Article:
What’s News? What’s Opinion?
It used to be easy to discern what was news and what was editorial opinion. They were on different pages of the newspaper.
Now that so many get their “news” on the Internet where the separation may be less clear, the two begin to blend. Factor in the extreme bias of television news with MSNBC and CNN to the left and Fox to the right and it has become ever more difficult to know what’s news and what’s someone’s idea of what the news really means.
This piece from The Wall Street Journal on the editorial and opinion page describes two incidents of major job losses that hinge on the difficulty even major media outlets have in making the distinction. There are facts in this piece even though it is on the editorial page.
The Philadelphia Inquirer just fired its editor over a story entitled “Buildings Matter, Too.” It was the title of a piece written by the architecture critic who was expressing concern about the toll being taken on buildings in Philadelphia by the rioters. The staff of the newspaper took offense in what seems to me to be a reasonable story and the editor, Stan Wischnowski, was gone. I guess the headline offended some people.
This pales by comparison to what occurred at the venerable (or “failing”) New York Times. Tom Cotton, the Senator from Arkansas, wrote a piece called “Send In The Troops” in which he backed President Trump’s plan to use the active military against the civilian demonstrators. Cotton’s ideas are pretty offensive, but he has the right to express them and kudos to the left-leaning Times for being willing to publish the piece. Ooops! Not so fast. The editorial page editor James Bennet resigned because the staff of the Times was vehemently opposed to Cotton’s view and its publication in the Times. The editorial didn’t make it to the print version, just the on-line edition.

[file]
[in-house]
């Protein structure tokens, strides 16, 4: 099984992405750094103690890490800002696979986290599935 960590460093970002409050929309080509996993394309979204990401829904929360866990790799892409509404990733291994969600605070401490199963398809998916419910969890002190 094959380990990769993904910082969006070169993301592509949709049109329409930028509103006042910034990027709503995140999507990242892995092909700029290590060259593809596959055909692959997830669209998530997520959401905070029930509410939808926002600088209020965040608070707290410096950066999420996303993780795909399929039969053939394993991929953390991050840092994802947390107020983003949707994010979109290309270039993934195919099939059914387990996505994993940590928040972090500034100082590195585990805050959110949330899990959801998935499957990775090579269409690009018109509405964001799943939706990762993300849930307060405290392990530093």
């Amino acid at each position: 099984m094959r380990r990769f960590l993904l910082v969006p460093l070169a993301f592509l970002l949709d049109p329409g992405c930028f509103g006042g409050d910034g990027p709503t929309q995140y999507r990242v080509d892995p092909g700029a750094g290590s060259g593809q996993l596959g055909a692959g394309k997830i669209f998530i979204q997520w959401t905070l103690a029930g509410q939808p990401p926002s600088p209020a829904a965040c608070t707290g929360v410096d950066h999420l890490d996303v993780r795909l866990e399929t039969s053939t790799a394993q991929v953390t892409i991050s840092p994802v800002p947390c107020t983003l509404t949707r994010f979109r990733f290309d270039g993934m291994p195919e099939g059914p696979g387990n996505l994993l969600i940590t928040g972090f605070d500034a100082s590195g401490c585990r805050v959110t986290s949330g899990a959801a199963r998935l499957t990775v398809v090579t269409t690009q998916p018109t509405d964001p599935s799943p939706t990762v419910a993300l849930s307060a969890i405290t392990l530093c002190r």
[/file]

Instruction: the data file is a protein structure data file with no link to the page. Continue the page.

Now I may be old fashioned, but unless someone is advocating the commitment of a crime on the opinion page, I can see no reason not to give that person the space, especially if that person is a U.S. Senator. When is it up to the rank and file employees of a newspaper to decide on the content of the on-line or print editions? This seems like more political correctness and undermines the independence of the various voices on any good opinion page.
What it demonstrates even more clearly is the inherent bias in much of the media today. It is getting almost impossible to get an untainted view of what actually is happening in the world from a Tweet storm, a Facebook insult, or a Tic Tok video of nurses dancing among the ill. It seems that the networks and the newspapers may be no better.
I have no solution to this problem. I hear from my readers on both sides of the political spectrum about the bias in the media, including my blog. Usually the complaint is about the electronic folks, but now it seems to be permeating print journalism as well and the Internet is so crowded with nonsense that anyone who clings to social media for their news is really risking any sense of objectivity whatsoever.
The reason I like the newspaper, the printed one, is that the opinion is physically separated from what is supposed to be objective reporting.
It is getting harder and harder to watch the news on TV because it comes with such a left or right bias, you cannot really be sure what the truth is. This is a real problem because along with doubts about political leaders if doubts about the media continue to rise, there will be no trusted institution left in the United States and that would be tragic.
The only solution is to get as many points of view as you can and take everything with a grain of salt. A large grain of salt. Even this blog.